If you're a political junkie, it's fun watching the Republican Party try and "reinvent" itself. Trust me, with nerds like Bobby Jindal and Paul Ryan as the leading 2016 presidential hopefuls, it will take more than just some feeble attempts at window dressing to turn this party around. The fact is the Republicans only have to return to being a political party which welcomes diversity. Be what they once were: a primarily moderate political party. Moderates are simply not welcome in the current version of the GOP. Today's Republican Party was taken over by the extreme right, otherwise known as the Tea Party. It wasn't too long ago when political lightweights like Sara Palin were actually considered presidential material. Not only was she not worthy of that office-she became a national joke best represented by Tina Fey's remarkable impression of the then Republican Vice Presidential nominee. To common sense Americans, if this was the best the GOP had to offer, then they would surely lose. The interesting thing was last years choice of Paul Ryan as the VP choice. His very presence was almost erased from coverage after the Republican hierarchy realized the American people weren't buying his policy-wonk ideas.
Ideas from Republicans on how best to revitalize America is what's at the heart of their problem: there seems to be no new ideas on how to help the middle class. If you don't believe me, google some excerpts from last weeks Republican National Committee's winter meetings in Charlotte, North Carolina. You know there's trouble when your chairman comes in the form of one Reince Priebus. Look up nerd in the dictionary and you'll see the picture of this twit. A lame, uninteresting clod who couldn't say an interesting or funny remark if his life depended on it...and what's left of his political life just might. Should the Republicans choose this oddball again to run the party-look for more losses. The only places the Republicans can surely win are in the gerrymandered congressional districts which mandates a right-winger will always win the primary. This process helped the Republicans win the House of Representatives and gave the party a short-termed boost, but also helped put the GOP in the political corner they're now trying to get out of.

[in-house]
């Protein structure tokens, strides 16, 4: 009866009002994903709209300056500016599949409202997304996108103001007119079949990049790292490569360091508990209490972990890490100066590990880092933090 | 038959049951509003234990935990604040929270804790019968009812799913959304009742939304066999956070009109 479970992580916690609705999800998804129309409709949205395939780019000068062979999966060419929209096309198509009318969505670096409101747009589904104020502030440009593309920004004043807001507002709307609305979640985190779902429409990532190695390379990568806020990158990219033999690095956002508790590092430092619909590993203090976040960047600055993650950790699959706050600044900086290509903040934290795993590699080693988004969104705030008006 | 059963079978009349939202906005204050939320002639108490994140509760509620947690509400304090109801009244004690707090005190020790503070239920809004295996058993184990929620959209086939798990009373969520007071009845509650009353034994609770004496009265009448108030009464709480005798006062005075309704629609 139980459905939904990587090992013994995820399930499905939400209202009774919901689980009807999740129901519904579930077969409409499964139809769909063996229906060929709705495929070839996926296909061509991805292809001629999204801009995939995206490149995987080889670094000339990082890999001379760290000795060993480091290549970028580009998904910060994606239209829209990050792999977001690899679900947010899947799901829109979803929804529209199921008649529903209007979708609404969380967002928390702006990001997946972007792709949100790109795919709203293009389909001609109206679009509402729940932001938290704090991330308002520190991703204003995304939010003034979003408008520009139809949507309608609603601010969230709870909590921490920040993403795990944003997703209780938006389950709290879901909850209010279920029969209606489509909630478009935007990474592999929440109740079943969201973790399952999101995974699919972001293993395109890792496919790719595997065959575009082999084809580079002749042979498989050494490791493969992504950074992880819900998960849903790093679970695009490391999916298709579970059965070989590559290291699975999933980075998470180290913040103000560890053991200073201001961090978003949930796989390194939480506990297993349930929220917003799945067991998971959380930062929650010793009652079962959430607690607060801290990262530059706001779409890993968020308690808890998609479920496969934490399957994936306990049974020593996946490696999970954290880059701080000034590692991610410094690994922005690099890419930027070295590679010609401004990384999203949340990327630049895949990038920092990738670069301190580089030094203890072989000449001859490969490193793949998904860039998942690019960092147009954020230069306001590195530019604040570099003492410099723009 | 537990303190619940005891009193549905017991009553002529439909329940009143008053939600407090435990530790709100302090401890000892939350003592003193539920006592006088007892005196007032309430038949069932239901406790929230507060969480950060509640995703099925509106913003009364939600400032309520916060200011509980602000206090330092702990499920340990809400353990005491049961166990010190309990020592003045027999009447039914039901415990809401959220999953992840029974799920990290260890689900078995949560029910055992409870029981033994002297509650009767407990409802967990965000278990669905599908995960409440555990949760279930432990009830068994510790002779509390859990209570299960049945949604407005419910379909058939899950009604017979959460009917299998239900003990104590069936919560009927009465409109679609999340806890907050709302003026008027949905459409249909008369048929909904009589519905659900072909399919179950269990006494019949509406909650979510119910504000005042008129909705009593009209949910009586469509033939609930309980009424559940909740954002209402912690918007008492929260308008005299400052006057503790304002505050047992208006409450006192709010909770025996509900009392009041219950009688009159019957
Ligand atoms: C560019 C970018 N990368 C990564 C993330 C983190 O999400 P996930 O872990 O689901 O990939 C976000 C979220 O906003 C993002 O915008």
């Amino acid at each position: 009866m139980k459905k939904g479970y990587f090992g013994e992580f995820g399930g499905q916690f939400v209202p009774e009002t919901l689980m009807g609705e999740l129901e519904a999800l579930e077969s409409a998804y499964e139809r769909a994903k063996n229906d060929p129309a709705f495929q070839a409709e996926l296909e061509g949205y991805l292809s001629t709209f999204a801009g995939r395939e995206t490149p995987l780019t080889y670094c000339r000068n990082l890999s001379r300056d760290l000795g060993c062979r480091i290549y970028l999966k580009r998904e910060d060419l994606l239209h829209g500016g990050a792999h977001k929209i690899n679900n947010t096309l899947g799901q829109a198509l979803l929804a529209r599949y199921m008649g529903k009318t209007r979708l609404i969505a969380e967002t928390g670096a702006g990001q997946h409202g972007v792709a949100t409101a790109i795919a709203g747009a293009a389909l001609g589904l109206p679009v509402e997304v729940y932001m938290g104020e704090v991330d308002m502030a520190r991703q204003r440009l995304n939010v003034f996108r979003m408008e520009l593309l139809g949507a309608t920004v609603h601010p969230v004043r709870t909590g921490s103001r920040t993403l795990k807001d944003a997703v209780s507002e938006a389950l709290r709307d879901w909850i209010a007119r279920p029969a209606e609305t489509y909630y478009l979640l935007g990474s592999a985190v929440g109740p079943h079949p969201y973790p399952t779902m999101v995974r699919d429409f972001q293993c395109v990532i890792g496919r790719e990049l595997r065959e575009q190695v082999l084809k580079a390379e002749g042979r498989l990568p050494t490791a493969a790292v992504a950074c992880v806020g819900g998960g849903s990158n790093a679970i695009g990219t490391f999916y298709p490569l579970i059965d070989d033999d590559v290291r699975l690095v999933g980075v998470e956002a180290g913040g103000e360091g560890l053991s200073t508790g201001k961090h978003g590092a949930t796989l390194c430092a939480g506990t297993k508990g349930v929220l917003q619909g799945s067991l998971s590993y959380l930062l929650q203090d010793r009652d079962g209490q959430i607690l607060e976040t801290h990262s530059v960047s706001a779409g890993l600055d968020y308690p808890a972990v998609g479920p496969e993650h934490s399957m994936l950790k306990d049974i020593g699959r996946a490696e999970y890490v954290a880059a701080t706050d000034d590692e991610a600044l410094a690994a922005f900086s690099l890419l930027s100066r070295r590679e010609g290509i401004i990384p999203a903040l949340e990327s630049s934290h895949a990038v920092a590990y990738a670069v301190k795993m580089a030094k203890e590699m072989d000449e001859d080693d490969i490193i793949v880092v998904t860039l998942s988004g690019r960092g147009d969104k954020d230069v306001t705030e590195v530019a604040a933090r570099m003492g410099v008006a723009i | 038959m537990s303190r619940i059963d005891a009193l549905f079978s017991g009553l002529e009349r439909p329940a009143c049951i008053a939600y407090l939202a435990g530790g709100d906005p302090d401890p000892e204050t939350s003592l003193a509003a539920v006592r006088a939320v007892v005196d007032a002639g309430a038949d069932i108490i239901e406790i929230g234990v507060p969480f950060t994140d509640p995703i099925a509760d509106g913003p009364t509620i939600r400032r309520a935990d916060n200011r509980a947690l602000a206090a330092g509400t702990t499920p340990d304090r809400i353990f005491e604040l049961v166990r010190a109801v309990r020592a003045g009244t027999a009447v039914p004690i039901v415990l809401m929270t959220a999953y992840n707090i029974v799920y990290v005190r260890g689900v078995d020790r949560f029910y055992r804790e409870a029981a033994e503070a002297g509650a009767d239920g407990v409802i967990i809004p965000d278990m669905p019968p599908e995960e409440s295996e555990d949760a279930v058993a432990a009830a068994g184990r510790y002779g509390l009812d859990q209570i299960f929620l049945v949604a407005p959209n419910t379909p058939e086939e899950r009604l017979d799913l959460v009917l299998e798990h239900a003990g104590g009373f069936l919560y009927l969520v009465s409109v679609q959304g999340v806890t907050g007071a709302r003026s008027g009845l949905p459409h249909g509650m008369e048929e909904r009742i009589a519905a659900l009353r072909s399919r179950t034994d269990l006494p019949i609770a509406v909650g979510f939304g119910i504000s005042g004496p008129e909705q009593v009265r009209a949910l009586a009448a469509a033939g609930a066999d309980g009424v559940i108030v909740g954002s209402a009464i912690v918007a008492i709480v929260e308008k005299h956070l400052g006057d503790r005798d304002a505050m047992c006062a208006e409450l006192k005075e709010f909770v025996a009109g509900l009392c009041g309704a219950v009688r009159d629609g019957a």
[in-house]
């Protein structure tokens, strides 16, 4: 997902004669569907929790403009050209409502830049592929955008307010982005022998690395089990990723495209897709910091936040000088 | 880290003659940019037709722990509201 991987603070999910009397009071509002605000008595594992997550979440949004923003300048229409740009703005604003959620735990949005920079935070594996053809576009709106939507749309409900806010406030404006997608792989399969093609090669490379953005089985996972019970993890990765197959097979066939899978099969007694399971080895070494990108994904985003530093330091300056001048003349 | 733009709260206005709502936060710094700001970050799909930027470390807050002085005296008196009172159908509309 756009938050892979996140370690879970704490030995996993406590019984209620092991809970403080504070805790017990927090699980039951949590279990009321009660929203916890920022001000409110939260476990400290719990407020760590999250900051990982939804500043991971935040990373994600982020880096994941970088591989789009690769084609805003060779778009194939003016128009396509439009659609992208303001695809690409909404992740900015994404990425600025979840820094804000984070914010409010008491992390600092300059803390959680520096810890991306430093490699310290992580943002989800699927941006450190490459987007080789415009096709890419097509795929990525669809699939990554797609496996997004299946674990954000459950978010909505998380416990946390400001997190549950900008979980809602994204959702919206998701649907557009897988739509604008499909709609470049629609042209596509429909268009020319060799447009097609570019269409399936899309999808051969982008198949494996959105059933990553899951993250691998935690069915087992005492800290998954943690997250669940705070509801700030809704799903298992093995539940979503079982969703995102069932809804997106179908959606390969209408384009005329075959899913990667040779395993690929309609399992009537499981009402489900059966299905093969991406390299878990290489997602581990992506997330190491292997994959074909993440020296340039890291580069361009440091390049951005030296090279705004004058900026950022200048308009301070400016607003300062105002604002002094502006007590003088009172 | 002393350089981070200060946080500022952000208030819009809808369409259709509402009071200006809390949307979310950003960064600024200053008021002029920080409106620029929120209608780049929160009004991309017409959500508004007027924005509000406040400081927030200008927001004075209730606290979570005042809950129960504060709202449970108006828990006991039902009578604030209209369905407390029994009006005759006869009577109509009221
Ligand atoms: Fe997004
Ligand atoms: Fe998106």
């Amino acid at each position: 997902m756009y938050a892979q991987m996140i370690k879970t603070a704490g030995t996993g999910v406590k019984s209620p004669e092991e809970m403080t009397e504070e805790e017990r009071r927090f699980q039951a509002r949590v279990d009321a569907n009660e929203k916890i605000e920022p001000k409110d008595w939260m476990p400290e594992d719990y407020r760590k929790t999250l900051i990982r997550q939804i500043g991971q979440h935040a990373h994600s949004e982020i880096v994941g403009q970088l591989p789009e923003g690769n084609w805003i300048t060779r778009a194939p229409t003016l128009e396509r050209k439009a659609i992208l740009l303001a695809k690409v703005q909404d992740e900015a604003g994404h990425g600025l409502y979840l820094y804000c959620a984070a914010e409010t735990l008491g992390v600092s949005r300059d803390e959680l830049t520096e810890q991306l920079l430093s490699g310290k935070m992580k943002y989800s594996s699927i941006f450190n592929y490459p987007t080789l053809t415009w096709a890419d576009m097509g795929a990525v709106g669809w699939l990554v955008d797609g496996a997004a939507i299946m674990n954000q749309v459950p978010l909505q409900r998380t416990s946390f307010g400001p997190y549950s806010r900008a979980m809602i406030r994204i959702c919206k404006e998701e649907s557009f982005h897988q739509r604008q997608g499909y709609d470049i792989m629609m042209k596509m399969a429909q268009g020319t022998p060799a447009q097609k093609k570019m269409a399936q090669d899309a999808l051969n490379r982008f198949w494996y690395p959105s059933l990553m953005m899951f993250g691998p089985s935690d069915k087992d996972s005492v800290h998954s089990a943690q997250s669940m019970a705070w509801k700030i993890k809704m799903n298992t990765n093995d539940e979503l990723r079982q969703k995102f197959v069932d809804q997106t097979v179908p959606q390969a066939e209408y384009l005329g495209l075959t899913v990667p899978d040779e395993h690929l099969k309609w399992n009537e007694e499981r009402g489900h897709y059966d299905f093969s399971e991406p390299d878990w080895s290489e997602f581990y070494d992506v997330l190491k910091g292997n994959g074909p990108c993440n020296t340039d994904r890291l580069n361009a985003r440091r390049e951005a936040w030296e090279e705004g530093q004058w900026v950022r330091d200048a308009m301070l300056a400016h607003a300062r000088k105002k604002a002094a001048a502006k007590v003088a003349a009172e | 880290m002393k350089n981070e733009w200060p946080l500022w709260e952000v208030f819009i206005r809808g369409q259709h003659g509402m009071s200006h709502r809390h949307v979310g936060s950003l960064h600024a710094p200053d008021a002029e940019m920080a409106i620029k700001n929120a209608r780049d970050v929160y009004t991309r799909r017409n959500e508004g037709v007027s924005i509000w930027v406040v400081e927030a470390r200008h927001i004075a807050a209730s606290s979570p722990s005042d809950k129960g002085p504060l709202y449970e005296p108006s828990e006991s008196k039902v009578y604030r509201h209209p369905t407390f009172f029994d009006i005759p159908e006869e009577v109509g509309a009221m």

Last week at this winter meeting, Priebus enthusiastically introduced the big star of the week: Louisiana Governor, Bobby Jindal. Two extreme nerds were on the stage at one time, before Priebus left to go sharpen some pencils. Jindal, the great GOP guru of the Republican Party proceeded to give his 7 point plan on how to reinvigorate his party. It sounded like he read a script from a recent Rush Limbaugh show. In Limbaugh's narrow world, a person of Indian descent like Jindal is proof of the GOP's diversity. All Jindal could keep repeating was how Democrats were for big government, more debt and taxes. He kept speaking in vague terms of how Republicans shouldn't focus on the federal debt or even the economy so much as how to become the "party of growth". He never seemed to offer specifics, just something about growing more jobs, taxing people less, and through this...jobs would suddenly appear. In other words, the Republican messiah offered the same old and tired litany which has shrunk their party's appeal. What they simply don't get is, talking about immigration reform doesn't change their image. They're mainly a party of white people who still believe in trickle-down economics. They honestly believe if you just tax rich people less-jobs will grow. George W. Bush did this, even during war time (unlike any other American President in history) and he had one of the worst job growth records of the past 60 years. The Republicans are still against Roe V Wade, and they're against gay marriage.Mitt Romney, their last presidential nominee, not only wanted to double-down on trickle-down, he also was in favor of self deportation. Only in Romney's bizarre idea of how the human mind works, would illegal immigrants in America voluntarily walk across our southern border, and say goodbye to the United States.